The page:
I read this book the first time as a grade-schooler. I loved it, I loved how it didn't lie to me and how it didn't pretty things up. I loved the purity of it. I searched for it for years and finally found it again (I was incredibly surprised that so few book-store employees had never heard of it!) in my twenties. It took me back to the first time I read it and I enjoyed it just as much as an adult as I did when I was younger. I highly recommend this book and have even gone so far as to buy and send copies of it to friends and relatives since finding it again.
One day while bored near the holidays, I, at 37 years old (adult kids with no grandkids), watched this movie. I loved it. Being a member of PBS , I decided to read this children's book. I am so glad I did. Don't ever think you are to old to read a child/young adult/pre teen book! I almost missed out on one of the best books I have ever read!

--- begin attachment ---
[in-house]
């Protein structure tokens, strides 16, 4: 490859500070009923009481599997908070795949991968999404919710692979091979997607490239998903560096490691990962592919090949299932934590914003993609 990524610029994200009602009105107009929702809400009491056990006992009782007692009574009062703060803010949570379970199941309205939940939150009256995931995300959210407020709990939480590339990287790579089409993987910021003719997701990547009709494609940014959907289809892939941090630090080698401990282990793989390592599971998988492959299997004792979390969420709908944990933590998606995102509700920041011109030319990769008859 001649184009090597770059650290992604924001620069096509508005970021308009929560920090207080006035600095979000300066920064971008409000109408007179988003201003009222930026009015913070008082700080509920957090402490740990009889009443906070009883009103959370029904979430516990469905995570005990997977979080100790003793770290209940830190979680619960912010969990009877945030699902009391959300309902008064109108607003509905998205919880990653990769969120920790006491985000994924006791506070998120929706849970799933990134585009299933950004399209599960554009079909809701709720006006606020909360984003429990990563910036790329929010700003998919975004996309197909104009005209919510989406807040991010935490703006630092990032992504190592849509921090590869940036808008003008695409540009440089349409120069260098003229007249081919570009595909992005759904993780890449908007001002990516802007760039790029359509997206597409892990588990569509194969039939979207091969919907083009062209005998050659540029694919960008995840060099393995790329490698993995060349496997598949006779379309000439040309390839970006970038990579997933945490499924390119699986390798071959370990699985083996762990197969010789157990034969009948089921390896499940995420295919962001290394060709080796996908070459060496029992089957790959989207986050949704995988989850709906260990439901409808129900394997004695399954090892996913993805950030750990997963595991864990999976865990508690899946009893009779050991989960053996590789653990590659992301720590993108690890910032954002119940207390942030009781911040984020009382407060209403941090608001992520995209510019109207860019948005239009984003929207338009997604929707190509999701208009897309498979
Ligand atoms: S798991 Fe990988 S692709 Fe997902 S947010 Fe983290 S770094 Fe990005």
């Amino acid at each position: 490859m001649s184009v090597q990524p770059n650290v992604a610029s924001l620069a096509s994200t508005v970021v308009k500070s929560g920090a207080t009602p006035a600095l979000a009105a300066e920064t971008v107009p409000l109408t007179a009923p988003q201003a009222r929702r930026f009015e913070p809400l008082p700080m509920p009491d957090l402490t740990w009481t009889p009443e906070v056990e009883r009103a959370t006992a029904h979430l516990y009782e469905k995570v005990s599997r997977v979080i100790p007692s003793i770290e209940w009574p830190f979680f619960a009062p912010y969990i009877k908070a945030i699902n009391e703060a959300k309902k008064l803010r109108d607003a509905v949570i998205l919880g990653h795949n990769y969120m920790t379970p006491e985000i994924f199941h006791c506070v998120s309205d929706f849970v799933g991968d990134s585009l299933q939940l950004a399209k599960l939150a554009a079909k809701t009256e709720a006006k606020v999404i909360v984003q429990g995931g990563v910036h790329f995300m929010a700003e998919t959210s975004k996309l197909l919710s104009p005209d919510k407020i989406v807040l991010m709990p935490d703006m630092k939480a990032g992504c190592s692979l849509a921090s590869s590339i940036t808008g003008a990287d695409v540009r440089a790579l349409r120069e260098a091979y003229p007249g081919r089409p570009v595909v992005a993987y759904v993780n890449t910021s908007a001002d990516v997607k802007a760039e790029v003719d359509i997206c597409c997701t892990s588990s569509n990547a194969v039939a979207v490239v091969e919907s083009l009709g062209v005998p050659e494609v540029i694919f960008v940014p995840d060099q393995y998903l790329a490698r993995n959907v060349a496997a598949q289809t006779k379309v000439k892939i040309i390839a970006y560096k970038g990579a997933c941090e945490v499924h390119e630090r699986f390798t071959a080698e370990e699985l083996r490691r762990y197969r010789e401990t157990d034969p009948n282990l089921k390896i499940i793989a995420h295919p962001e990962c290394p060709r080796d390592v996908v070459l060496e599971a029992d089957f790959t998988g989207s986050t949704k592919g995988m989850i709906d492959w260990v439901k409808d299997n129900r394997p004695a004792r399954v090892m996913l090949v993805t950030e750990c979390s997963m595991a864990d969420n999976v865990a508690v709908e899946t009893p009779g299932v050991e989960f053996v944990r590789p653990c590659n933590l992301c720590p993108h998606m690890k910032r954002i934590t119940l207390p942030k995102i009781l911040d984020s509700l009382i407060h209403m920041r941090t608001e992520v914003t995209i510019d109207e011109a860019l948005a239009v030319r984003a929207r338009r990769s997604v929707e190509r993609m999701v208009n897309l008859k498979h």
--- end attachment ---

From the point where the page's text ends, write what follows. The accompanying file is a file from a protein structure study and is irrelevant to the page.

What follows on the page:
This is one of the best children's books I have ever read. It's a powerful, yet simple, story about friendship, life, and finding your place in the world. Despite being an award winner, this book is frequently banned - do yourself a favor and fight censorship by reading this wonderful tale!
A classic, must read. Only passing on because I have another copy.
It's a book you'll read over and over at any age.
An older Newberry-award winning children's novel published in 1960, I think, about a fifth-grade boy named Jesse who wants nothing more than to be the fastest runner in his class, and his new neighbor Leslie, who (even though she's a girl) beats him handily in a race. They become fast friends in spite of it, and spend hours in the fields and forests across the creek near their houses, in a make-believe world Leslie has named Terabithia. Fifth grade leaves some hard lessons to be learned for Jesse. I loved this book--very heartwarming, gut-wrenching story of growing up and learning to deal with the curve balls life throws at you.